All app-based taxi firms were banned in Delhi recently, after a passenger was allegedly raped by a driver contracted to US-based online cab company, Uber.
Following this ban, OlaCabs on Tuesday challenged the ban imposed by the Delhi government, before the high court. The firm complained that the ban by the government is illegal, arbitrary and against principles of natural justice because it was never given an opportunity to give its stand. Questioning the move by the department, the company had argued it fulfilled all criteria required for eligibility.
However, the Transport Department recently has come up with a proposal for taxi operators to follow guidelines which included installation of GPS, Full driver database etc but they were frivolous. The department had, however, allowed six radio taxi operators – Meru, Mega, Chanson, Yo, Air and Easy – to run taxi services in Delhi as they are currently complying with the laws.
“Since the petitioner has not been afforded any opportunity of being heard, I deem it appropriate to set aside the impugned order and direct that the petition be considered as a representation by the appropriate authority,” Justice Vibhu Bakru said.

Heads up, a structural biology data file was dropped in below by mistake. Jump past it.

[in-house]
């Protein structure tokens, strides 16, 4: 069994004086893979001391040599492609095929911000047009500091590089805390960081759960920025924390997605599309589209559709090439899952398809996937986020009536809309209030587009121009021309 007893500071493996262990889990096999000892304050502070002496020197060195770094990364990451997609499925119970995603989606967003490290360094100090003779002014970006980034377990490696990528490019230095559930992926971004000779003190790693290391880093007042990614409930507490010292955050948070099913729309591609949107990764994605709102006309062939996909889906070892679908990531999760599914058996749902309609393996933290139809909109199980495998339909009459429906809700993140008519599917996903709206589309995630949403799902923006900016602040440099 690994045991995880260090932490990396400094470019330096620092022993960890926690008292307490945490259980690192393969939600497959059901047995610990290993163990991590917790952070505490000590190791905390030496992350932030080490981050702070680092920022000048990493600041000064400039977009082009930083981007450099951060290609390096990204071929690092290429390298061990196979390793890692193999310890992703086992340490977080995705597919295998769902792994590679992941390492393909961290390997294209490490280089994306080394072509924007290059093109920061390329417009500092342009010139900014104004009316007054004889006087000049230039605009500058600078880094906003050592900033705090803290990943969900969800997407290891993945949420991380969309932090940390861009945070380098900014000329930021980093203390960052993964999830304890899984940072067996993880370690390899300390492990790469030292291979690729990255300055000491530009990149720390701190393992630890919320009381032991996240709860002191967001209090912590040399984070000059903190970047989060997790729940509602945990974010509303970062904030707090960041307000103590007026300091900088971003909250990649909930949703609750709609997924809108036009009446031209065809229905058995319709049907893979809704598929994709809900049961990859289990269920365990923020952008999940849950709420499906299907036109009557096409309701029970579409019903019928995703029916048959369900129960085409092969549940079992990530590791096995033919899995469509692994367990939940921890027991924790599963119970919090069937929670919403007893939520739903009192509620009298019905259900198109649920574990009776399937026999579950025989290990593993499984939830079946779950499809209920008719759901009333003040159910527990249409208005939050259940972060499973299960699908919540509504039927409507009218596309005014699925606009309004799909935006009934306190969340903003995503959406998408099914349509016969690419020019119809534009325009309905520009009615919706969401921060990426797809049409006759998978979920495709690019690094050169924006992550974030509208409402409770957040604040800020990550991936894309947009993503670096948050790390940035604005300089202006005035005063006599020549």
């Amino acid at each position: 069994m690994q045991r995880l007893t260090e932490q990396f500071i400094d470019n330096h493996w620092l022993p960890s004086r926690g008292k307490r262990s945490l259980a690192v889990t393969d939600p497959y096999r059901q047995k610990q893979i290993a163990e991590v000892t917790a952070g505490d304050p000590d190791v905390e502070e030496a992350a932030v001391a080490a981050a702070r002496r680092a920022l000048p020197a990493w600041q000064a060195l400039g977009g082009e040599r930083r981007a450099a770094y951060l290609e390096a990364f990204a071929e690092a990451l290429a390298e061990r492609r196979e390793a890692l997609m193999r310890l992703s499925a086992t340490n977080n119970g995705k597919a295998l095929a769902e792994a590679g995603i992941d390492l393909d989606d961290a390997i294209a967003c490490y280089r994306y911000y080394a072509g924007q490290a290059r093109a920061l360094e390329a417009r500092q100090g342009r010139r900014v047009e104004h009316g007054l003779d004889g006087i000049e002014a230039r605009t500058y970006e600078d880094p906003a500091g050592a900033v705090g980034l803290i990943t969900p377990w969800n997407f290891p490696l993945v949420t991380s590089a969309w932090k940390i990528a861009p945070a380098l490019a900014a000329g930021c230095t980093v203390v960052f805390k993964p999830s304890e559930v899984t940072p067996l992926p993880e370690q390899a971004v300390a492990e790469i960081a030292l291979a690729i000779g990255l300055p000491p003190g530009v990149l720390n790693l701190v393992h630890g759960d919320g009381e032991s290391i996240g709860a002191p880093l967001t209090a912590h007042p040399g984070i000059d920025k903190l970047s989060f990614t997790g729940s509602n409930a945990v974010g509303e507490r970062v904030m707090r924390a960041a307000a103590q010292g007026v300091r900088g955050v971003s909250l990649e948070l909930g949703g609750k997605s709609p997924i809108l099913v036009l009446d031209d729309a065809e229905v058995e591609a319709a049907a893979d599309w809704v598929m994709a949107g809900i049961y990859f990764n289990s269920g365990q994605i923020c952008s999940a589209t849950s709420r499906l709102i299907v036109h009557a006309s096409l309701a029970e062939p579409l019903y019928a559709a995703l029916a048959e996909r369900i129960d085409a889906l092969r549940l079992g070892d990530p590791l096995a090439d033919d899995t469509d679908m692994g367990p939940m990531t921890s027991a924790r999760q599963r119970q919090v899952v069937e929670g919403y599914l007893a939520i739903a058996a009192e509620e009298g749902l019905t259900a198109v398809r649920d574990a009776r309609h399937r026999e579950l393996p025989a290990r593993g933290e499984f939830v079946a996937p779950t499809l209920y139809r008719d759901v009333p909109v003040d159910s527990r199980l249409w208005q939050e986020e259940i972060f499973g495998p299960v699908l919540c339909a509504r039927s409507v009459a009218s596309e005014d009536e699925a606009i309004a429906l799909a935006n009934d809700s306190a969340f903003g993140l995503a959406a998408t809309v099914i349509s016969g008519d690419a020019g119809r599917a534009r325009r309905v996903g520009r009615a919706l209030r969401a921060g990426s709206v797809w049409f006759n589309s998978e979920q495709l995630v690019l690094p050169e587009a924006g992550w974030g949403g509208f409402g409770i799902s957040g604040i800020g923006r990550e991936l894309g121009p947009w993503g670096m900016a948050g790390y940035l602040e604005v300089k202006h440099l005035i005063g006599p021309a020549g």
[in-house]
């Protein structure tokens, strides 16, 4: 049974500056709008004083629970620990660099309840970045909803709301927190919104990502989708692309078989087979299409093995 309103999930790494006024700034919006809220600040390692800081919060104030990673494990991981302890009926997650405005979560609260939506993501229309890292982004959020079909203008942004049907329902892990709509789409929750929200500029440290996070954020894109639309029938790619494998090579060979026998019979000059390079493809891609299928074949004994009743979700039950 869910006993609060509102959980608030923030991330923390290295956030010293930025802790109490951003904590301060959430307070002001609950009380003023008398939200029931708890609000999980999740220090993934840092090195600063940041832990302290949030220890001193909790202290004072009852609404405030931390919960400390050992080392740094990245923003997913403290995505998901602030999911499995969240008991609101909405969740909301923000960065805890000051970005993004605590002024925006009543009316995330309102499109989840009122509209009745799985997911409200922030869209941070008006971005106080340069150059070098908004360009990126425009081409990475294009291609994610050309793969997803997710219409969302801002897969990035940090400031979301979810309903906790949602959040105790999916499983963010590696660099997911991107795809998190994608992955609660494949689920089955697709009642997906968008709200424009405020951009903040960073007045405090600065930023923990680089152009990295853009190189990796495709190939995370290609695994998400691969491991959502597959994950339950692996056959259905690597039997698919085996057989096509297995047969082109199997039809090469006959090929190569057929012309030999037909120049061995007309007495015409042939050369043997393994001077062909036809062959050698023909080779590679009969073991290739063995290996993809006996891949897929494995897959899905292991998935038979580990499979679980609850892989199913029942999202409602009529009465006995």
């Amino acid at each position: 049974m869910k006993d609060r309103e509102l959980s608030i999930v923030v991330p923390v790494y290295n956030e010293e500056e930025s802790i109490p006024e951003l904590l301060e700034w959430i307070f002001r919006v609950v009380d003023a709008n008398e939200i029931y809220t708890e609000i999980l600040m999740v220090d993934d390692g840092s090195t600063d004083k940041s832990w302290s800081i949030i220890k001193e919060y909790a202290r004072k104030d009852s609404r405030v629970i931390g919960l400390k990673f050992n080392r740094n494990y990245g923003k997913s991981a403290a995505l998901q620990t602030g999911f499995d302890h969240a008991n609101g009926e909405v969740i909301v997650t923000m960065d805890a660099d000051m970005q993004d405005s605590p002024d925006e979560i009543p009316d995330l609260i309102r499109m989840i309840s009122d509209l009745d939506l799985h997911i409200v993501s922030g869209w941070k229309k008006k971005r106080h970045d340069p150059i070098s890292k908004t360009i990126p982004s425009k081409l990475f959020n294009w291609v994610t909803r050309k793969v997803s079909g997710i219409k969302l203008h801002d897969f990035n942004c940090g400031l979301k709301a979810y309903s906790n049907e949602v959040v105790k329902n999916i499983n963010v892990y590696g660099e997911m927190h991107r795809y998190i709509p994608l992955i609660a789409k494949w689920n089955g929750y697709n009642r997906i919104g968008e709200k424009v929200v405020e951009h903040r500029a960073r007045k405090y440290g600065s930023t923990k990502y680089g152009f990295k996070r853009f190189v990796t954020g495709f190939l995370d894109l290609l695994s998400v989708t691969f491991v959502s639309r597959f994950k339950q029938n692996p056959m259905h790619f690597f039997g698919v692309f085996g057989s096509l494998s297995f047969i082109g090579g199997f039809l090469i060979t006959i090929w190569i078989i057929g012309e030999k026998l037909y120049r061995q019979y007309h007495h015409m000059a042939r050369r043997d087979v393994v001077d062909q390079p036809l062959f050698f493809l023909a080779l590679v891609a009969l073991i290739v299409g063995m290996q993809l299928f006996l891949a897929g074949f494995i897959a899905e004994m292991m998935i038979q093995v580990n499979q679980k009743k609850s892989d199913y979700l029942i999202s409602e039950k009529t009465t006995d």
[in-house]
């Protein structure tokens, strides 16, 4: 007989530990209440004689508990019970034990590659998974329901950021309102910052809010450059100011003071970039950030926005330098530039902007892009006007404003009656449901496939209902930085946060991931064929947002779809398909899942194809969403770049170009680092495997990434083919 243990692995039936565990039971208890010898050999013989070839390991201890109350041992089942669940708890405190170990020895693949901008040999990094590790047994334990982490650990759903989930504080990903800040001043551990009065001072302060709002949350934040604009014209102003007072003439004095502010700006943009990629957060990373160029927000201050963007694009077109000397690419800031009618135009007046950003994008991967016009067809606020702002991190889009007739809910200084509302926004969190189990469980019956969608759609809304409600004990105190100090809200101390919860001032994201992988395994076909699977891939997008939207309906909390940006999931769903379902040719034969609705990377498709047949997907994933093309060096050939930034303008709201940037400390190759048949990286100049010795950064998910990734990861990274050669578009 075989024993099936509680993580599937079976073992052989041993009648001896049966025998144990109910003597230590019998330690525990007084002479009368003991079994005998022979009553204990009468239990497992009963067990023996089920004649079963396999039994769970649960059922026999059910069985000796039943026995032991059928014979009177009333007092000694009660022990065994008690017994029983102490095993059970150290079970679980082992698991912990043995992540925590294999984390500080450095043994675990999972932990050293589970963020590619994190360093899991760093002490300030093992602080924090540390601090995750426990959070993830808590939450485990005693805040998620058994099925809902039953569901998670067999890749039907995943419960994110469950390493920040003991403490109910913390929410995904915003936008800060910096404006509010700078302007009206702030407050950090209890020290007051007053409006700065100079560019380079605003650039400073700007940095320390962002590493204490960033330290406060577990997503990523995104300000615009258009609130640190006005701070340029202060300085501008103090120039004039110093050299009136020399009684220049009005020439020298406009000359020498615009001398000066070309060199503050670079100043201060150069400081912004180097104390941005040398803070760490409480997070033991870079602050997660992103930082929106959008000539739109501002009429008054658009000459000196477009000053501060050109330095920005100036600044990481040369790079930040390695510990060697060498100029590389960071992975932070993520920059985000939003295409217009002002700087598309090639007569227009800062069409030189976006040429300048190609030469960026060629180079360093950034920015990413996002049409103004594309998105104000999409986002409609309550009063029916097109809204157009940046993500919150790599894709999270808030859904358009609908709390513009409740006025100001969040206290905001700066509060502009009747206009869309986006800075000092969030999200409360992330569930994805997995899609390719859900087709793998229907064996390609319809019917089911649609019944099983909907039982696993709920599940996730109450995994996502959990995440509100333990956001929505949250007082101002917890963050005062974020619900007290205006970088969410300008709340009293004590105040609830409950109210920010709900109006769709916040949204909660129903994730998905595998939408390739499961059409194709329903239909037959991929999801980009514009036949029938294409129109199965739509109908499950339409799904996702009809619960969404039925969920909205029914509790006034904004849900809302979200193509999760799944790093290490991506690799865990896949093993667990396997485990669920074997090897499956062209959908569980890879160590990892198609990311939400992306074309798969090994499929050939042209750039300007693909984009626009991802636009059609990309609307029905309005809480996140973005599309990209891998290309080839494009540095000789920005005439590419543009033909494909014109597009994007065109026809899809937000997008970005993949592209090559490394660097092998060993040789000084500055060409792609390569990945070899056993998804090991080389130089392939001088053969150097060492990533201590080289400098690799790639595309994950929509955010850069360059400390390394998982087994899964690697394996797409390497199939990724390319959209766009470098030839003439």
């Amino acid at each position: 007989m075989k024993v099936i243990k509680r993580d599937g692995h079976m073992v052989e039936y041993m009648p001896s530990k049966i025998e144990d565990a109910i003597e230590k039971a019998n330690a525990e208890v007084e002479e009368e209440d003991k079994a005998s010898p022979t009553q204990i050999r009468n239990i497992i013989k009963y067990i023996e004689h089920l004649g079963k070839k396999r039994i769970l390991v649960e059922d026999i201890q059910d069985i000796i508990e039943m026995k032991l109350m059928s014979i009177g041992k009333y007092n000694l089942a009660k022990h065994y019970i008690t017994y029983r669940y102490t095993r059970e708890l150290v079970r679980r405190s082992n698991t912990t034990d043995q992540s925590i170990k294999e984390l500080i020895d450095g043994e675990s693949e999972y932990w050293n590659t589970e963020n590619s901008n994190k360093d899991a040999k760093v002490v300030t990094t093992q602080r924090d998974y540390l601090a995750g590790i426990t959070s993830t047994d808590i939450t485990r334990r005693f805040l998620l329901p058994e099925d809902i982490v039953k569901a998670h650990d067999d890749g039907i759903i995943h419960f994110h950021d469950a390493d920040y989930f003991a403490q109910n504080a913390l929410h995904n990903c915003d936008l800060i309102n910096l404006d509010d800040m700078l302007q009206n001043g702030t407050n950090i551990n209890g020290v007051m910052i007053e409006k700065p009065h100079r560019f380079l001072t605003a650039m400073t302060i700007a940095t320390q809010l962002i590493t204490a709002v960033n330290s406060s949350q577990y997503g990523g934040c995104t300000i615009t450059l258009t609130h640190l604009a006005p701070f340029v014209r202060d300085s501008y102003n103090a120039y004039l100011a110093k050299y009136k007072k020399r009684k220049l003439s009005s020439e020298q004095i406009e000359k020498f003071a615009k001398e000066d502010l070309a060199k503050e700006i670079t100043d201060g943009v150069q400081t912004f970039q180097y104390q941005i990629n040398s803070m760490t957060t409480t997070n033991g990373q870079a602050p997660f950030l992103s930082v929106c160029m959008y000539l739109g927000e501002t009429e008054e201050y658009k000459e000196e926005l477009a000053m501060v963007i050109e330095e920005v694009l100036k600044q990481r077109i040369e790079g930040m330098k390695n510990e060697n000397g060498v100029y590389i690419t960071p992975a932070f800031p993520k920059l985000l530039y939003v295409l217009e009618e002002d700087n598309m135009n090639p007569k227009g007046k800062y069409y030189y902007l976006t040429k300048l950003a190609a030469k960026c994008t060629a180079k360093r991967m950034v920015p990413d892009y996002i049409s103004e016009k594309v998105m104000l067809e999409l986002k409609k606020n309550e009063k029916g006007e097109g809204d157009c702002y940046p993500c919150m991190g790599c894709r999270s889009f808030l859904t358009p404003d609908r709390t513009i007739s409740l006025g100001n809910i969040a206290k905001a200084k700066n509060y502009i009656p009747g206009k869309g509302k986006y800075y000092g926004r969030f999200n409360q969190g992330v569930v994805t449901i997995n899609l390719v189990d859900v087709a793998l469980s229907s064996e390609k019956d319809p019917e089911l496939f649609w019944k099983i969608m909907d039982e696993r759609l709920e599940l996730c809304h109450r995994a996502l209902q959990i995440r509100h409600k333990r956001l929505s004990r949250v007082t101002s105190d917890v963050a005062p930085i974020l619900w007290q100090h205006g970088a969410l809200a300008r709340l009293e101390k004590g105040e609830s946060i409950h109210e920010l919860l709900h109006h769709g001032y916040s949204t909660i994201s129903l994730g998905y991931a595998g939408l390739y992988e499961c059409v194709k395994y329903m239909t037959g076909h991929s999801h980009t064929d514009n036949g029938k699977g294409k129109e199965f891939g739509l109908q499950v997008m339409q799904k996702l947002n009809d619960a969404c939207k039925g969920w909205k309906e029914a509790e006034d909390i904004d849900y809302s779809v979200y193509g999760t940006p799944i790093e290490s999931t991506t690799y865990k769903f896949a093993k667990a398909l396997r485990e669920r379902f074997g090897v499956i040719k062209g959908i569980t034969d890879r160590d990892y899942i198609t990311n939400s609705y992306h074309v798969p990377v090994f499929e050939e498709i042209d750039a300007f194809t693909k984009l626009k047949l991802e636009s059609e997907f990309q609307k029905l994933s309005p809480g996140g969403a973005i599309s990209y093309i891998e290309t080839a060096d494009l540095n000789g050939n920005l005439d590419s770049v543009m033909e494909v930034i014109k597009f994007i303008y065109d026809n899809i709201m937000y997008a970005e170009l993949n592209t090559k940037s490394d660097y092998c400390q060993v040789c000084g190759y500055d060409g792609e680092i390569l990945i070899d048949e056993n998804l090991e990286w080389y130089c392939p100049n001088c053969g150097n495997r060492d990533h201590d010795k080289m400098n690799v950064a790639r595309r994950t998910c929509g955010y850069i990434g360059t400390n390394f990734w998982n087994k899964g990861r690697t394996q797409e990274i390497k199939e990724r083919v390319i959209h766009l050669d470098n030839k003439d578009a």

The opposing counsel Zubeda Begum defended the move, arguing that the company failed to take any responsibility for its drivers and was therefore included in the ban imposed by the government.
OlaCabs, which have over 20 lakh users across the country, contended that unlike radio taxis they do not own the cabs which are provided to public. It submitted that the company was “only providing a technology infrastructure for availing the taxi service.”
Given these events and all the chaos OlaCabs can be seen plying on roads without considering repercussions of the same.